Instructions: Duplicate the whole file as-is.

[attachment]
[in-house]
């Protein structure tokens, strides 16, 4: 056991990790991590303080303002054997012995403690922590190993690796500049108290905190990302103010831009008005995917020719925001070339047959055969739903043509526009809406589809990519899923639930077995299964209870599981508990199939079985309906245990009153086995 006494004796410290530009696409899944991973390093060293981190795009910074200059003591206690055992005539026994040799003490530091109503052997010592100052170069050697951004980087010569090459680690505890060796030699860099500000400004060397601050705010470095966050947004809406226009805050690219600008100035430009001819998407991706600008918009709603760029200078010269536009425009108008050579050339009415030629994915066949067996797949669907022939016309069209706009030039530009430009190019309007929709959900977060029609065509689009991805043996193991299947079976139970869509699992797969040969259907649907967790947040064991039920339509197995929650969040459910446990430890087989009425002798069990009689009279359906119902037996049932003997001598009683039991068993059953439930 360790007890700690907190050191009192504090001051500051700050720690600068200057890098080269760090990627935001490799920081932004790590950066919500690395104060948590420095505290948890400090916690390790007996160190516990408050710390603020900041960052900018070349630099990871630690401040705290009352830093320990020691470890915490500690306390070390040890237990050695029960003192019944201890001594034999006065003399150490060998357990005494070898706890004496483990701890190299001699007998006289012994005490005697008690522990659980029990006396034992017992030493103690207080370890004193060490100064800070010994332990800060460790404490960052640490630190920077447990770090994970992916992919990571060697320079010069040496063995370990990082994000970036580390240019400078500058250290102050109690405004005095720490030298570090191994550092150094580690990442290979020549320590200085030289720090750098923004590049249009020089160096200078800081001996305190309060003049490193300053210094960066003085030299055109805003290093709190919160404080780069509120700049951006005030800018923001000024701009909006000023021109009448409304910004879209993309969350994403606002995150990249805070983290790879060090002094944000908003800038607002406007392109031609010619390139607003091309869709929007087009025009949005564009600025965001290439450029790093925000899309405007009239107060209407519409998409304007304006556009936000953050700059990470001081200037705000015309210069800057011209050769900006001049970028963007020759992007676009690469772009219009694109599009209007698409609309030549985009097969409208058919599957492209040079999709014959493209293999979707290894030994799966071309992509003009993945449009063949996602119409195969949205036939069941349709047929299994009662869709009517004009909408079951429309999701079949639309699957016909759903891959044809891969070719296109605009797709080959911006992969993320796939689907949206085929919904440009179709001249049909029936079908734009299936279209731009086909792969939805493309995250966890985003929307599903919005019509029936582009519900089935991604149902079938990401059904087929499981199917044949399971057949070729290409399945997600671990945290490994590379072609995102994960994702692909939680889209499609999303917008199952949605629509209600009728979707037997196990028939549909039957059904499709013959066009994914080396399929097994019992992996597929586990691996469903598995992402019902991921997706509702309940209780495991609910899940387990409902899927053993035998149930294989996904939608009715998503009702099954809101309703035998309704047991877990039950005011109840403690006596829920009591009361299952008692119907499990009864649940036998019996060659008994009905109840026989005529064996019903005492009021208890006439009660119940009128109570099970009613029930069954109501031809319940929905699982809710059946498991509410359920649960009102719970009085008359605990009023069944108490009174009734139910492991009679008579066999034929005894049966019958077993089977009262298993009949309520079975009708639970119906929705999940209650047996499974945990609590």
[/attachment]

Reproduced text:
[in-house]
């Protein structure tokens, strides 16, 4: 056991990790991590303080303002054997012995403690922590190993690796500049108290905190990302103010831009008005995917020719925001070339047959055969739903043509526009809406589809990519899923639930077995299964209870599981508990199939079985309906245990009153086995 006494004796410290530009696409899944991973390093060293981190795009910074200059003591206690055992005539026994040799003490530091109503052997010592100052170069050697951004980087010569090459680690505890060796030699860099500000400004060397601050705010470095966050947004809406226009805050690219600008100035430009001819998407991706600008918009709603760029200078010269536009425009108008050579050339009415030629994915066949067996797949669907022939016309069209706009030039530009430009190019309007929709959900977060029609065509689009991805043996193991299947079976139970869509699992797969040969259907649907967790947040064991039920339509197995929650969040459910446990430890087989009425002798069990009689009279359906119902037996049932003997001598009683039991068993059953439930 360790007890700690907190050191009192504090001051500051700050720690600068200057890098080269760090990627935001490799920081932004790590950066919500690395104060948590420095505290948890400090916690390790007996160190516990408050710390603020900041960052900018070349630099990871630690401040705290009352830093320990020691470890915490500690306390070390040890237990050695029960003192019944201890001594034999006065003399150490060998357990005494070898706890004496483990701890190299001699007998006289012994005490005697008690522990659980029990006396034992017992030493103690207080370890004193060490100064800070010994332990800060460790404490960052640490630190920077447990770090994970992916992919990571060697320079010069040496063995370990990082994000970036580390240019400078500058250290102050109690405004005095720490030298570090191994550092150094580690990442290979020549320590200085030289720090750098923004590049249009020089160096200078800081001996305190309060003049490193300053210094960066003085030299055109805003290093709190919160404080780069509120700049951006005030800018923001000024701009909006000023021109009448409304910004879209993309969350994403606002995150990249805070983290790879060090002094944000908003800038607002406007392109031609010619390139607003091309869709929007087009025009949005564009600025965001290439450029790093925000899309405007009239107060209407519409998409304007304006556009936000953050700059990470001081200037705000015309210069800057011209050769900006001049970028963007020759992007676009690469772009219009694109599009209007698409609309030549985009097969409208058919599957492209040079999709014959493209293999979707290894030994799966071309992509003009993945449009063949996602119409195969949205036939069941349709047929299994009662869709009517004009909408079951429309999701079949639309699957016909759903891959044809891969070719296109605009797709080959911006992969993320796939689907949206085929919904440009179709001249049909029936079908734009299936279209731009086909792969939805493309995250966890985003929307599903919005019509029936582009519900089935991604149902079938990401059904087929499981199917044949399971057949070729290409399945997600671990945290490994590379072609995102994960994702692909939680889209499609999303917008199952949605629509209600009728979707037997196990028939549909039957059904499709013959066009994914080396399929097994019992992996597929586990691996469903598995992402019902991921997706509702309940209780495991609910899940387990409902899927053993035998149930294989996904939608009715998503009702099954809101309703035998309704047991877990039950005011109840403690006596829920009591009361299952008692119907499990009864649940036998019996060659008994009905109840026989005529064996019903005492009021208890006439009660119940009128109570099970009613029930069954109501031809319940929905699982809710059946498991509410359920649960009102719970009085008359605990009023069944108490009174009734139910492991009679008579066999034929005894049966019958077993089977009262298993009949309520079975009708639970119906929705999940209650047996499974945990609590």